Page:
If crossfit is something you are interested, the smartest thing to do is to get a coach that specialises in each individual sport and more importantly, a Crossfit coach the prides himself on the rehabilitation of his or her clients and the focus of quality rather than quantity.

The next fitness fad that has become increasingly popular is Barefoot Running. “Born to Run” became a bestseller in 2010 and around the same time a Harvard study was published, both suggesting that runners who landed on the midsection and balls of their feet were more efficient runners compared to their heel striking counterparts. Many heel dominant runners took up the trend which lead to them becoming less efficient and more prone to injury. This is something we see more and more with coaches and athletes wanting form and technique to be perfectly textbook despite having developed individual styles of movement.

Shortly after the Harvard study had been published, the university of Massachusetts released a study in favour of heel strikers. Published in the journal of applied physiology, researcher looked at the difference between heel strikers and habitual forefoot runners. To much surprise, the newly converted heel strikers gained slight improvement in oxygen consumption and carbohydrate burn.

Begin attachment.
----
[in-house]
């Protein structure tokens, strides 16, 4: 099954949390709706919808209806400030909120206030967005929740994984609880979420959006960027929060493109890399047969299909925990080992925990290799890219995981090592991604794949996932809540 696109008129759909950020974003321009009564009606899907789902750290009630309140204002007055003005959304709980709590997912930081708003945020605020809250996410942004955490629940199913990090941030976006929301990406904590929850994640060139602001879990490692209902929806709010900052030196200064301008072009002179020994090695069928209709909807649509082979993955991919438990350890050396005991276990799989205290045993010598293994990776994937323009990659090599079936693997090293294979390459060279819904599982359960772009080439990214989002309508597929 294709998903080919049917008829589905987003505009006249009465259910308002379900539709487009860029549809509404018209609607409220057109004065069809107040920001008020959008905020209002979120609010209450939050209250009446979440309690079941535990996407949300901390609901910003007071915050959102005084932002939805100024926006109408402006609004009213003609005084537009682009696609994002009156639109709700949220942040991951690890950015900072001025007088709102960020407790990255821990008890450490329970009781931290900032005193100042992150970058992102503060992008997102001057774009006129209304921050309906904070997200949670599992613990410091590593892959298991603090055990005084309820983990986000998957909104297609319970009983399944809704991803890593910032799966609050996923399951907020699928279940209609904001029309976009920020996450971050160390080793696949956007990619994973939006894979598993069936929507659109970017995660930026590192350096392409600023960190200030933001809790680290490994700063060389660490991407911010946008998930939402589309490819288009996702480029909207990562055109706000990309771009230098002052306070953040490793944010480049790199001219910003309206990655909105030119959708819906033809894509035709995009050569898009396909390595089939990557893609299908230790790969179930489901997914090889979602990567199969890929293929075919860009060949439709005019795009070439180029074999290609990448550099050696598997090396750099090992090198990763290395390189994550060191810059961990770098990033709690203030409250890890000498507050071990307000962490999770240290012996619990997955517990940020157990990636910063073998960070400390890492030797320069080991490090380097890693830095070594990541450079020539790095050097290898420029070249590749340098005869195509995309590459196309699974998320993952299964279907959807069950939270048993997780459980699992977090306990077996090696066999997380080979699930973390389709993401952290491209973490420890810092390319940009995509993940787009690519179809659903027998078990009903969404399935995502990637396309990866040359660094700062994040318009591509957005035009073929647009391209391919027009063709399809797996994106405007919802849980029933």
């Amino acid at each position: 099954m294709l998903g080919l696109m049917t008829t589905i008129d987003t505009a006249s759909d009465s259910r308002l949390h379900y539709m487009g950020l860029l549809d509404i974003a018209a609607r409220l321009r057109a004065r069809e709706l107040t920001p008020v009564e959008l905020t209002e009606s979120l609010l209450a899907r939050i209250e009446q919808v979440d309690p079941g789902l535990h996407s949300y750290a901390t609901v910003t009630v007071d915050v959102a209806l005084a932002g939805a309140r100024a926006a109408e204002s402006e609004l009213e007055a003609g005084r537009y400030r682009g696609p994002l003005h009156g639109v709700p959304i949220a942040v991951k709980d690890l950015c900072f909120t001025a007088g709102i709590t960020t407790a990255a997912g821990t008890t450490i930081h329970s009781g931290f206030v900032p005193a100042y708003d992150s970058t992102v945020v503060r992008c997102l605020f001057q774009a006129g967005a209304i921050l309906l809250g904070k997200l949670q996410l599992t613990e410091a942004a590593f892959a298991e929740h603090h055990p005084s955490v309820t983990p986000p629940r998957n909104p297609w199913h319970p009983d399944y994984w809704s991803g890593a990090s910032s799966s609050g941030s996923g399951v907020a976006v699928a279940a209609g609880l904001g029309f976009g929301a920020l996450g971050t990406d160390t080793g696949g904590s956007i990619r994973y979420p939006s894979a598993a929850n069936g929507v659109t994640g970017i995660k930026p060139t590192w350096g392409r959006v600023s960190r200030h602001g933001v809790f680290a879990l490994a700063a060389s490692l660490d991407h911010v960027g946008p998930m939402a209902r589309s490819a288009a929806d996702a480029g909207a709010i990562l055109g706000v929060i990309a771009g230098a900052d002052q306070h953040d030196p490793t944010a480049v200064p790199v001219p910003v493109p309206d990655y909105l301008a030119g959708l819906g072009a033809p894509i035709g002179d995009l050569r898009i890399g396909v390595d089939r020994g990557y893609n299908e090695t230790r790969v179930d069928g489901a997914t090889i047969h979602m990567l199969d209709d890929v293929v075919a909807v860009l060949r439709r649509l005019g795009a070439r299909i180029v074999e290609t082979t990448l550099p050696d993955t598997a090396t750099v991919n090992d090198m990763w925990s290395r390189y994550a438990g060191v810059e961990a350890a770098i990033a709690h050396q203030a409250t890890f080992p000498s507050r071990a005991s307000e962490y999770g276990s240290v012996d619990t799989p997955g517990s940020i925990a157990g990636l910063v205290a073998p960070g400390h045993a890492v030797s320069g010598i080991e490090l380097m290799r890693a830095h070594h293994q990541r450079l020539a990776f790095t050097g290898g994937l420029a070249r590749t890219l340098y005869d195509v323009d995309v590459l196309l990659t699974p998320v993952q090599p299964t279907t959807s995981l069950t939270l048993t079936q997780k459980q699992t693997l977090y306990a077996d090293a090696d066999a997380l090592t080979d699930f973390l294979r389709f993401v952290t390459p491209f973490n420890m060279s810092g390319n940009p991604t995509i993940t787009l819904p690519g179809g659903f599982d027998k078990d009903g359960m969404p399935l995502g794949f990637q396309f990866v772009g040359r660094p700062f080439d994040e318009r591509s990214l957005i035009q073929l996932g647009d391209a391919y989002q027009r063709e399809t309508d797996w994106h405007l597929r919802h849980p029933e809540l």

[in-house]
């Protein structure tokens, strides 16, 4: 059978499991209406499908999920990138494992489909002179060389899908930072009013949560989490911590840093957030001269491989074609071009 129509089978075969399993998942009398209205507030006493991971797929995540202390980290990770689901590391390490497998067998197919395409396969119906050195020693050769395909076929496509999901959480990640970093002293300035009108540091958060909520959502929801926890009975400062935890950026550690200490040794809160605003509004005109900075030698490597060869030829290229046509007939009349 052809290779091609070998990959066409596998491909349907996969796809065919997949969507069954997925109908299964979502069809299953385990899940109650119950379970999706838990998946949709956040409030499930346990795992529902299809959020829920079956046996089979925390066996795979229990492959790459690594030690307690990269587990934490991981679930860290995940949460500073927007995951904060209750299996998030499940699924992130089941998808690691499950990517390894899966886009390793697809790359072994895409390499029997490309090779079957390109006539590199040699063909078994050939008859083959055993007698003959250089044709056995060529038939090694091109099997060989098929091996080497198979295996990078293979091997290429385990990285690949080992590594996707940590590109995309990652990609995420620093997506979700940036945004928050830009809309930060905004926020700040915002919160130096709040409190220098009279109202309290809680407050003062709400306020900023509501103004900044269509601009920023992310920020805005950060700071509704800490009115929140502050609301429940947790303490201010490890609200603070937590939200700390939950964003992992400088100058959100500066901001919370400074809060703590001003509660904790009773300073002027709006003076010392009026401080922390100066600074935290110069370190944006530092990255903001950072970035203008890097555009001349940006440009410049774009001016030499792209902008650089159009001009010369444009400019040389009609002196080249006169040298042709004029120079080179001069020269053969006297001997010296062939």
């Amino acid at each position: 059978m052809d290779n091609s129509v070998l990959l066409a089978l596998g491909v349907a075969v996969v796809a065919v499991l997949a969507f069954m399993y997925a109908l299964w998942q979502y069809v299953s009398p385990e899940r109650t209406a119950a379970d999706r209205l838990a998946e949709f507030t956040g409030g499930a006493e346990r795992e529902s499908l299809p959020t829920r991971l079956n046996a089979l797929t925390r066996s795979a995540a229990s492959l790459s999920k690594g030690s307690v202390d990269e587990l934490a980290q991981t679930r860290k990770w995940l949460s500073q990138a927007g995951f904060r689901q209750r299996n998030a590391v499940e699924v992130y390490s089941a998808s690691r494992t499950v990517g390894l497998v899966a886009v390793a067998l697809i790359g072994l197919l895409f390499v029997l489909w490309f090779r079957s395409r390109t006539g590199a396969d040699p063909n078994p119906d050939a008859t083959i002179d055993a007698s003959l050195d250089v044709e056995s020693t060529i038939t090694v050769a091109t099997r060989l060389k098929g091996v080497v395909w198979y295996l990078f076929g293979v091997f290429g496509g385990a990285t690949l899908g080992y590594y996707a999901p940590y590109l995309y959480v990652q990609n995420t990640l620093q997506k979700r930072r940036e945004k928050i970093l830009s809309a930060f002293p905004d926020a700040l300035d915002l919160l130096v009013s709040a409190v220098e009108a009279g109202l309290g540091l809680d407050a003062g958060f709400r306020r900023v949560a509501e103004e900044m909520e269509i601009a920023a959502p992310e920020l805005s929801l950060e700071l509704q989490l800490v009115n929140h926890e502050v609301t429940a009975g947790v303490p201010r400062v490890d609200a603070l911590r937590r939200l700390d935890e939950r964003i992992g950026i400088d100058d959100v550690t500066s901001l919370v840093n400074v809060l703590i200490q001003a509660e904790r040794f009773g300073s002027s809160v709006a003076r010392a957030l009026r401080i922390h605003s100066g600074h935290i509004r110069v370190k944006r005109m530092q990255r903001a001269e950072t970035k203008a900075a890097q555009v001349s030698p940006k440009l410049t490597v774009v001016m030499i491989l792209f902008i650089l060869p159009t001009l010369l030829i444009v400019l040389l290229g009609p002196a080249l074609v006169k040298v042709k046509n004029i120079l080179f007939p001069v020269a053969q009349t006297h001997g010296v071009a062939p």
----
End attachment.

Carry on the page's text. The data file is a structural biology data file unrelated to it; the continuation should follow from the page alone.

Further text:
In the end, really, it all depends on you. If you are a competitive runner and have been competing for years, the best way to get better at what you do is to do it more often. Focus on improving your fitness, strengthening your muscles and improving your current running style, while creating balance throughout your body to prevent injury.

If you are interested in taking up barefoot running, remember that most shoes provide ankle support and protection from the nasty destruction pounding on concrete can do to your joints. Slowly adopt lighter shoes with less support and be sure to train your feet into the new movement style and the lack of protection.

Kettlebells have been around for a very long time. With the increased popularity, as crossfit involves modified kettlebell movements, kettlebells are back on top.

With many different styles, ranging from the popular Canadian style to a similar Russian style, which is predominantly seen in competitions where backs are rounded and heads are jolted back and forth to the nearly adopted crossfit/american style that totally defeats the truly amazing way kettlebells can be used, to a user and commercial gym friendly style with perfect posture and isolated movement.